The LSU Libraries’ Special Collections acquired several rare books in the past year:

  • “Monstrorum Historia,” a 1642 book by Renaissance naturalist Ulisse Aldrovandi, was acquired last summer. It’s an illustrated history of monsters and deformities that’s “a window into the world of early modern science, pseudo-science, religion and philosophy,” according to LSU Libraries.
  • Several books related to Dante Alighieri also were added, including a 1578 edition of the “Divine Comedy”; a reproduction of a unique copy of a 1491 Venetian edition of the same, later illustrated by hand; and a collection of 100 line drawings by Sofia Giacomelli, published in 1813, illustrating scenes from the “Divine Comedy.”
  • Nicolas Louis Bourgeois’ “Christophe Colomb, ou, l’Amérique découverte” from 1773 was also acquired. This allegorical retelling of Columbus’ voyages came with an album of 26 original graphite drawings depicting the action in each canto. They are believed to have been created between 1769 and 1772 in Saint-Domingue (Haiti) by Noël Challe. “The album is an extraordinary example of book-related art from the colonial Caribbean and a fascinating source for studying Europe’s image of the Americas in the eighteenth century,” a release says.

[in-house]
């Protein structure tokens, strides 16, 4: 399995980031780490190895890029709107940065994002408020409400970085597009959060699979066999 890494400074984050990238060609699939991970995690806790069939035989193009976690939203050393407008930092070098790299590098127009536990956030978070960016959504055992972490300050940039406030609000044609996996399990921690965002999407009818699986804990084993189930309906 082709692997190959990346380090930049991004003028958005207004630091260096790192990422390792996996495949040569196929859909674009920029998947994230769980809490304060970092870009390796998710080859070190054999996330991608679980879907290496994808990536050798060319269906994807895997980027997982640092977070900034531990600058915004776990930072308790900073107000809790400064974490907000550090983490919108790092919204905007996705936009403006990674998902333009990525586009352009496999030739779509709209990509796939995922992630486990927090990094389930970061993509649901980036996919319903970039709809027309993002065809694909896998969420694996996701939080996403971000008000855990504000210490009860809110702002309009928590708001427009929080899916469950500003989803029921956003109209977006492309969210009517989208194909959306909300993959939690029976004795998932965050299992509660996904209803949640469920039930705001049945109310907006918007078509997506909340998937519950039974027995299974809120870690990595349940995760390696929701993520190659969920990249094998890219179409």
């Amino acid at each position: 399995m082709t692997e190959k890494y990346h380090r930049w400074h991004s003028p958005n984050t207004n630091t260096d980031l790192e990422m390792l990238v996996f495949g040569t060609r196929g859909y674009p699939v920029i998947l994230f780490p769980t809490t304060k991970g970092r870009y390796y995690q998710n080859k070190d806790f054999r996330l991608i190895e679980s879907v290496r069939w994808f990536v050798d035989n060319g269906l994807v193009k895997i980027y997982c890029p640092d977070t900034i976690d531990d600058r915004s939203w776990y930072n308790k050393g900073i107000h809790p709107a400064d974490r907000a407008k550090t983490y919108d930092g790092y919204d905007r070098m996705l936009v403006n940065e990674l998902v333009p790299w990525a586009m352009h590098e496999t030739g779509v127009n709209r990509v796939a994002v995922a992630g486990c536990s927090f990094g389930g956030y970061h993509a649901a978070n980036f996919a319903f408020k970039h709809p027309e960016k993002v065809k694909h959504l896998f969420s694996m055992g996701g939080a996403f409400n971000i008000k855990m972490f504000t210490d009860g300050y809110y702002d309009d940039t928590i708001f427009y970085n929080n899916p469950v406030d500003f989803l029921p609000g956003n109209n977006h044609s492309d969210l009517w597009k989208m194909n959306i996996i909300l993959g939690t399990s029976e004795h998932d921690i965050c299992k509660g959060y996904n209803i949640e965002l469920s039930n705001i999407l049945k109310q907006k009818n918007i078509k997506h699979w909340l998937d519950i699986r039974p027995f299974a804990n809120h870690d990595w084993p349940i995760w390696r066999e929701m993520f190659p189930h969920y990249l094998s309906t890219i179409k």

• An early biography of astronomers Tycho Brahe and Nicolaus Copernicus.
  • “Les plus beaux monuments de Rome ancienne” by Jean Barbault, 1761.
  • A collection of French garden designs, assembled in the eighteenth century.
  • Philippe de Belleville’s “Theatre d’histoire,” a chivalric romance from 1613 that is now one of the library’s earliest illustrated French-language books.
  • A Baroque penmanship manual.
  • Books about World War I and II.
  • Numerous examples of fine printing and art books, including “Sleepwalking Through Trees,” “Diary of a Dead Officer,” “The Colors of Rome” and “Stockholm Reflections.”